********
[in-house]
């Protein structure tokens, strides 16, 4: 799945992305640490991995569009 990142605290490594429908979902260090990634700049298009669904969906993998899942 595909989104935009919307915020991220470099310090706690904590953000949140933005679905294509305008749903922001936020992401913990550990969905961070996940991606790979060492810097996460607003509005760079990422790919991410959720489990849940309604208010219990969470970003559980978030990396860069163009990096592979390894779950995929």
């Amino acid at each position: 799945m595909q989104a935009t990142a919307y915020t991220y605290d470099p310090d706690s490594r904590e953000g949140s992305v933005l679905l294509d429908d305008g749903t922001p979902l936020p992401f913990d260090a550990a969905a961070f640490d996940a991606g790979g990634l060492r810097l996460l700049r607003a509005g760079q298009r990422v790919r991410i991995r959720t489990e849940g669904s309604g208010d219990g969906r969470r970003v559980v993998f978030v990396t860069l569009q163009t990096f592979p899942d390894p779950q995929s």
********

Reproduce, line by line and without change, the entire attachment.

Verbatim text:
[in-house]
């Protein structure tokens, strides 16, 4: 799945992305640490991995569009 990142605290490594429908979902260090990634700049298009669904969906993998899942 595909989104935009919307915020991220470099310090706690904590953000949140933005679905294509305008749903922001936020992401913990550990969905961070996940991606790979060492810097996460607003509005760079990422790919991410959720489990849940309604208010219990969470970003559980978030990396860069163009990096592979390894779950995929």
């Amino acid at each position: 799945m595909q989104a935009t990142a919307y915020t991220y605290d470099p310090d706690s490594r904590e953000g949140s992305v933005l679905l294509d429908d305008g749903t922001p979902l936020p992401f913990d260090a550990a969905a961070f640490d996940a991606g790979g990634l060492r810097l996460l700049r607003a509005g760079q298009r990422v790919r991410i991995r959720t489990e849940g669904s309604g208010d219990g969906r969470r970003v559980v993998f978030v990396t860069l569009q163009t990096f592979p899942d390894p779950q995929s």